In all likelihood, this is still a flawed way of viewing a story, flawed in ways I haven’t yet noticed, but it still seems at least more encompassing and accurate than declaring that a story is based on its conflicts. It’s a lens, a way of viewing a story: What here generates internal tension? What here generates external tension? And these start to map pretty closely to genres: Drama and suspense and action stories are built on internal tension, on the conflicts between the characters and their aspirations and the world. Satire, science-fiction, and comedy rely more on the external tensions, absurdity and surprise and commentary on real things and events.

The conflict model is valid inasmuch as it’s a smaller version of this model, which encompasses more story possibilities. It’s highly likely that this, too, is a small part of a greater whole, that this still shuts out a great number of possible stories, stories without tension. I don’t know what those look like, yet.

Well, I’m back to working on EverEnding. That side-project ended up being exactly what I didn’t want it to be, an excuse to work on a whole bunch of tools without ever making an actual game to go with them. We’ll call it a learning experience. What did I learn? I learned that I have a habit of avoiding the scary unquantifiable parts of a project in favor of working on parts that feel like safe investments – that I feel, somewhere inside myself, that if I pour my efforts into making tools and systems that that’s a safer gamble to me than pouring them into the actual core of a game. Art is scary! The more time you have to put into making it, the scarier it gets – in the first place, making art is like putting a message in a bottle and letting it out to float on the sea, and it only gets more stressful when you spend more than a year creating that message. The solution is not, I think, to spend another year developing new bottle and paper and ink production facilities to make creating each message that tiny bit less terrifying, but it’s an appealing option to take whenever it presents itself.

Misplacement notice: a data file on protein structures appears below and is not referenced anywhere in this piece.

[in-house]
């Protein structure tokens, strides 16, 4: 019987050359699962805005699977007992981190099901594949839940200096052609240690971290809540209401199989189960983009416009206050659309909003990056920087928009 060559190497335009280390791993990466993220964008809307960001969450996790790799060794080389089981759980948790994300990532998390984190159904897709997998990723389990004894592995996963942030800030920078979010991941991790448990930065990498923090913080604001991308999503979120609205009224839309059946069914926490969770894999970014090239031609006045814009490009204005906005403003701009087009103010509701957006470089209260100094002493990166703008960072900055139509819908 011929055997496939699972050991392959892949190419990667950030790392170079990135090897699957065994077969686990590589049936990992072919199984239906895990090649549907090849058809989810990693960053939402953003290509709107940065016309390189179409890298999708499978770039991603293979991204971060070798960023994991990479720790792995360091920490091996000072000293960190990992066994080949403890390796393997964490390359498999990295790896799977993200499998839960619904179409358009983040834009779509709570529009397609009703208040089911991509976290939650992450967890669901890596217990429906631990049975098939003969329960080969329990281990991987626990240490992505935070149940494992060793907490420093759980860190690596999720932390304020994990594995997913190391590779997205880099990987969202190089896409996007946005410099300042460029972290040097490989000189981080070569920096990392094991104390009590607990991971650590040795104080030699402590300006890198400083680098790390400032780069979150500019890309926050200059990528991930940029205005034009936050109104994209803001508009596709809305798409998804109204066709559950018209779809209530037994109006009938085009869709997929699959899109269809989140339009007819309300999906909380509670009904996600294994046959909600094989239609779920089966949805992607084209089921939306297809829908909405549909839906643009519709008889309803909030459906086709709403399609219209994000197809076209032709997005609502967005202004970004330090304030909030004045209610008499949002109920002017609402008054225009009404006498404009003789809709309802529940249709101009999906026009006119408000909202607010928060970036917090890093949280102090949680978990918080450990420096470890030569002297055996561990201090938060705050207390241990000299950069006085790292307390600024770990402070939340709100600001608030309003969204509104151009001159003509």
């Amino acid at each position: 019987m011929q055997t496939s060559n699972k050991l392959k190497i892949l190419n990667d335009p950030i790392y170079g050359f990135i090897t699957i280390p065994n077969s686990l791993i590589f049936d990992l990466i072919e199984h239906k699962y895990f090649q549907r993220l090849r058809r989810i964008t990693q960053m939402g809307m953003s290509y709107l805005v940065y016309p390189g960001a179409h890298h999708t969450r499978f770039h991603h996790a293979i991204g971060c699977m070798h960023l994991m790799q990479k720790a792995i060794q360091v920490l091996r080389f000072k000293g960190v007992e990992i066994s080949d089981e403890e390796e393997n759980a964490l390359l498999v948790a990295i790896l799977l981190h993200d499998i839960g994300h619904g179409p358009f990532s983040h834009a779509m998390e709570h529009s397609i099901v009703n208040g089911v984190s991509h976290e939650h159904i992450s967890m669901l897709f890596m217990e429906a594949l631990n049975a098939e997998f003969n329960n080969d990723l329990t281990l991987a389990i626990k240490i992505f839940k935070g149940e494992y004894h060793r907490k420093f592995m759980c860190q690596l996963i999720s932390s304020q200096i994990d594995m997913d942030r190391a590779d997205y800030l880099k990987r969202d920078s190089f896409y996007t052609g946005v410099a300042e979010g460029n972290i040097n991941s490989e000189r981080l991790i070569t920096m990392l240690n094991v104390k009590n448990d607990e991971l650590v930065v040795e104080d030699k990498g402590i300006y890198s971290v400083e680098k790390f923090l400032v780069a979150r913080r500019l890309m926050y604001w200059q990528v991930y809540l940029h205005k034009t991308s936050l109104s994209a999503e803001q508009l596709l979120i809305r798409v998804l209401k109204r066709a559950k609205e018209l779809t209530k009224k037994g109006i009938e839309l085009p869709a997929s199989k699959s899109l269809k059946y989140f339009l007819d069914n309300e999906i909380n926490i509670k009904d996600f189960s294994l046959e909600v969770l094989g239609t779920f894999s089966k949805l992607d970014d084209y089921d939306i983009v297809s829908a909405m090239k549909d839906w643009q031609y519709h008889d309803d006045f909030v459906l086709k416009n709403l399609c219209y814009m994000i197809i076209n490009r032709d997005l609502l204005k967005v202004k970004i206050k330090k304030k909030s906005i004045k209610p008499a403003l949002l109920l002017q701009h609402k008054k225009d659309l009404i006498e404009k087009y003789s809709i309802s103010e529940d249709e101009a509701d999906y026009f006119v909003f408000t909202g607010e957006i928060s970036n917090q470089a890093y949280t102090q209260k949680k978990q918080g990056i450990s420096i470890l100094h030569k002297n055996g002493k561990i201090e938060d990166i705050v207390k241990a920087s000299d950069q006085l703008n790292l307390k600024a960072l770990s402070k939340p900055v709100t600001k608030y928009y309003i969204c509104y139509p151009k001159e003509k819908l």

Oh, also in addition to those big existential questions I guess I learned a lot about making a scripting system and working with OpenFL. So that’s good too.

Once I decided I’d basically dead-ended, it was clearly time to head back to EverEnding. However, I’d left the project in uh… not a great place. I’d completed about half of the OpenFL port, and lots of systems weren’t running and I’d left lots of bugs in the systems that were running. Eventually, after lots of debugging and deliberation, I ended up rolling back a number of the changes I’d made and reverting back to Adobe AIR… for now. The reason for this is that switching to OpenFL would not only require me completely rewriting all my rendering systems, it would also make a couple of the special effects I’m planning extremely difficult. I really want to be actually working on a game now, so I figure rather than resolving all these issues right away I can defer them for a while. A big thing that enabled that is that OpenFL now supports Adobe AIR as a target platform, so with a few checks in my code to handle cases that are unique to OpenFL (most of which I’d already implemented) I can have something that can run on that version of OpenFL with no changes and, perhaps soon after, build to other OpenFL target platforms. Even if I’m not prepared to implement OpenFL just yet, with my experimentation here and with the side-project I think I have a pretty good idea how I’ll handle it when that time comes.

So, back to working on EverEnding: There were a few big design decisions I’d been deferring, one of which was specifically how to handle the narrative of the game and the other was creating some sort of special moves the player could unlock over the course of the game. I think I figured out a good system for creating a narrative in the style of sort of a story-book, with narration synced to music and text fading in – this is probably something I’ll want to prototype, though, to make sure it actually feels right. The special moves are like 75% figured out, but only the smallest slice of that stuff will be in the first chapter of the game, which is the one I’m focusing on right now, so I can figure out the last of that later. After I got that stuff basically sorted, I created a big task-list for creating chapter 1 of the game. I already had a task-list, but I made one that was bigger and more thorough, and had accompanying time estimates for each task. I tried to overshoot every estimate, but if they’re accurate than I have something in the region of 1300 hours to put into the project before the first chapter is complete. That’s a lot. Then again, I’ve put that much time into TF2, and I didn’t even make that game.